ESRB Demands Publisher Audit For Hidden Game Content
According to an official Entertainment Software Rating Board email obtained by Gamasutra, the ESRB has announced a toughening of its stance on hidden game content, following the recent controversy
over Rockstar's Grand Theft Auto: San Andreas
The email, which has been sent to all major video game publishers, starts by noting: "Fully disclosing hidden content accessible as Easter eggs and via cheat codes has always been part of ESRB's explicitly stated requirements when submitting games to be rated. In the July 20 public announcement, which focused on the revocation of a specific game's rating assignment, we formally stated that any pertinent content shipped on the game disc that may be relevant to a rating must be disclosed to ESRB, even if it is not intended to ever be accessed during game play."
The ESRB goes on to explain: "Coding around scenes, images, or similar elements that might be pertinent to a rating assignment does not render this content irrelevant from a ratings standpoint. If a publisher wishes to "edit out" pertinent content from a final product, it must remove the content from the disc altogether. If that is not feasible, the pertinent content must be disclosed to the ESRB during the rating process so it can be taken into account in the assignment of a rating."
Most interestingly, the ESRB has announced, with the support of its Board of Directors, a request that all game publishers complete a comprehensive review of all games launched since September 1, 2004. This internal publisher-run audit is intended to determine if non-playable, pertinent content, not previously disclosed to the ESRB, remains in the final code on the discs released to the public.
Publishers must inform the ESRB of any possible issues regarding hidden content by January 9, 2006, and the ratings board may re-rate titles if any of this content changes the potential rating for the game.
The email then specifies: "If you fail to notify us of previously undisclosed, non-playable, pertinent content by January 9, and such content becomes playable through a subsequent authorized or unauthorized release of code to unlock it, rendering the original rating assignment inaccurate, punitive in addition to corrective actions may result." It is as yet unclear exactly what punitive actions the ESRB may sanction, or is capable of carrying out.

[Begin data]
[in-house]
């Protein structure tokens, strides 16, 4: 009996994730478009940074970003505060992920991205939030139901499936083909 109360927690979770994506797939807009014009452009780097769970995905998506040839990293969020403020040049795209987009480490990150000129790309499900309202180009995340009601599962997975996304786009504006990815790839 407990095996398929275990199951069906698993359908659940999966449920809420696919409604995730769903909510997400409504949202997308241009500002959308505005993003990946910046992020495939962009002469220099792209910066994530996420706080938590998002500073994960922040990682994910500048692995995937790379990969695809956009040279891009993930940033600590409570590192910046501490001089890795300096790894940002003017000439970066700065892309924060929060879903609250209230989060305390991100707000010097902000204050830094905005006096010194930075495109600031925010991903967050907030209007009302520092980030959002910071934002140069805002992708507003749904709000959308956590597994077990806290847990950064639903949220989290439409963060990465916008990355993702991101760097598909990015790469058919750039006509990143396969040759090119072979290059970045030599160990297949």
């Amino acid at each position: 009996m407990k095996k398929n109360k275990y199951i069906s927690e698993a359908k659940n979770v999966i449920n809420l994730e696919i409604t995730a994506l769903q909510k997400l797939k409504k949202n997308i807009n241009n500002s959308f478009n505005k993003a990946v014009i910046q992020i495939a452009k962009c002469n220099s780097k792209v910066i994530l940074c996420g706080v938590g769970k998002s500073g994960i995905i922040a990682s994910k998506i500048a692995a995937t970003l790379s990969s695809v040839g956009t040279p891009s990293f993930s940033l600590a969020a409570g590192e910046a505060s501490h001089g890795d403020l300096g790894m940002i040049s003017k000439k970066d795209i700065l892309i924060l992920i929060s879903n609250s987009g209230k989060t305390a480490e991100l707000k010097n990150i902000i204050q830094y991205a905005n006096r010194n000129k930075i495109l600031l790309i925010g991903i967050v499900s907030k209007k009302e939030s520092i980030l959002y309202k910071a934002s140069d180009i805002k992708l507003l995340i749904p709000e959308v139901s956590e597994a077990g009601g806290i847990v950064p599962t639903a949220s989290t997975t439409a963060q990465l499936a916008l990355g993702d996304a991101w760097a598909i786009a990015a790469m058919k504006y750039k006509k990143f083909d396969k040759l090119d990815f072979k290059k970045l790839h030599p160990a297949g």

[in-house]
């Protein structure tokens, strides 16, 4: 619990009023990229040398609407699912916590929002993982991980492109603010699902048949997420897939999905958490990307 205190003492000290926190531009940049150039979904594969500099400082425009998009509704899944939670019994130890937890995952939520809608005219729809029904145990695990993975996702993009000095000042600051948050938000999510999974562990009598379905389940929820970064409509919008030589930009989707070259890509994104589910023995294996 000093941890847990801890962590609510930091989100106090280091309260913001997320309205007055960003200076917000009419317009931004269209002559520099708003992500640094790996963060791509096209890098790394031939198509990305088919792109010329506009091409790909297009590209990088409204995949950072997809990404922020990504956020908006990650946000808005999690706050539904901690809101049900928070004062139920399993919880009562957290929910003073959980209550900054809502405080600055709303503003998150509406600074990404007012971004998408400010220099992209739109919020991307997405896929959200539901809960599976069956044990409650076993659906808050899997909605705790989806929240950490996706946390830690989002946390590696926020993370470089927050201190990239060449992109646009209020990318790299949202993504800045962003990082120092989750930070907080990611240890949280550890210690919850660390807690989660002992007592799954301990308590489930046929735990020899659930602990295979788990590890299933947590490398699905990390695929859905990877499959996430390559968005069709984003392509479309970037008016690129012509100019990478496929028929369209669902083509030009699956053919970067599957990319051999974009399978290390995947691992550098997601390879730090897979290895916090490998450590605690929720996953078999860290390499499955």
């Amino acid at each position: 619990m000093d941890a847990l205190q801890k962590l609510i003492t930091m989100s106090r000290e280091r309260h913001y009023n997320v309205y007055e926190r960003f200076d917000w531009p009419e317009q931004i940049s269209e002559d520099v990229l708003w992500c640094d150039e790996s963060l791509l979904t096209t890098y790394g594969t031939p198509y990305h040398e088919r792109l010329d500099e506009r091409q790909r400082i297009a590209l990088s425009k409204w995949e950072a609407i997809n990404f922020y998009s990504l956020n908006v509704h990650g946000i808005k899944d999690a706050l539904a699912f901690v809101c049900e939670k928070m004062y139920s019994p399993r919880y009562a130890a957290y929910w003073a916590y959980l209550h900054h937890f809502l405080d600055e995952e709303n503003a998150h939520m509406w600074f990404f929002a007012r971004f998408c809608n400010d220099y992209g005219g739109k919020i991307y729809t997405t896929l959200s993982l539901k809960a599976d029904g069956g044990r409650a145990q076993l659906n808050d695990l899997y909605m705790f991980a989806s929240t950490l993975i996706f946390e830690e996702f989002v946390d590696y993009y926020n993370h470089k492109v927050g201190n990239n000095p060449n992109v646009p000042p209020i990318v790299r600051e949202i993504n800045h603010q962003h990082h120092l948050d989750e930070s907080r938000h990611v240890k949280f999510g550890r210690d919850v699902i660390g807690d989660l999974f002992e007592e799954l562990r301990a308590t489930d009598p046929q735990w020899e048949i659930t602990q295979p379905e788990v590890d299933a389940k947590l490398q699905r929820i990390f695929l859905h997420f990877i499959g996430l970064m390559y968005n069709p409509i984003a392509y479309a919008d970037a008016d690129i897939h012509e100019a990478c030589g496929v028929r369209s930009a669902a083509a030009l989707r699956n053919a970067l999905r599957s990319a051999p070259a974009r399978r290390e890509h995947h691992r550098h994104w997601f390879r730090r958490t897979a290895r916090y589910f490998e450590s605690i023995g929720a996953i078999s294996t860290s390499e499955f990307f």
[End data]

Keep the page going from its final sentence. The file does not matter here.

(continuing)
Finally, the ESRB addresses third-party 'mod' content which could potentially change the game's suitability, but was not inserted by the game's developer, commenting: "ESRB remains concerned about third party modifications that undermine the accuracy of the original rating, and we are exploring ways to maintain the credibility of the rating system with consumers in light of modifications of this nature."
The ESRB rating system currently works by publishers submitting a detailed questionnaire alongside videotaped footage of "the most extreme content and an accurate representation of the context" for each game. An updated ESRB 'pertinent content' guide for publishers also mentioned in the email reminds those submitting footage to include, alongside obvious information on the violent and sexual content in the game, less obvious details, including "rewards, punishment, and penalties for certain player behavior, such as ending the game if the player attacks civilians", and details on "sound effects, including those associated with pain, death, explosions, weapons, sexual activity, and bodily functions."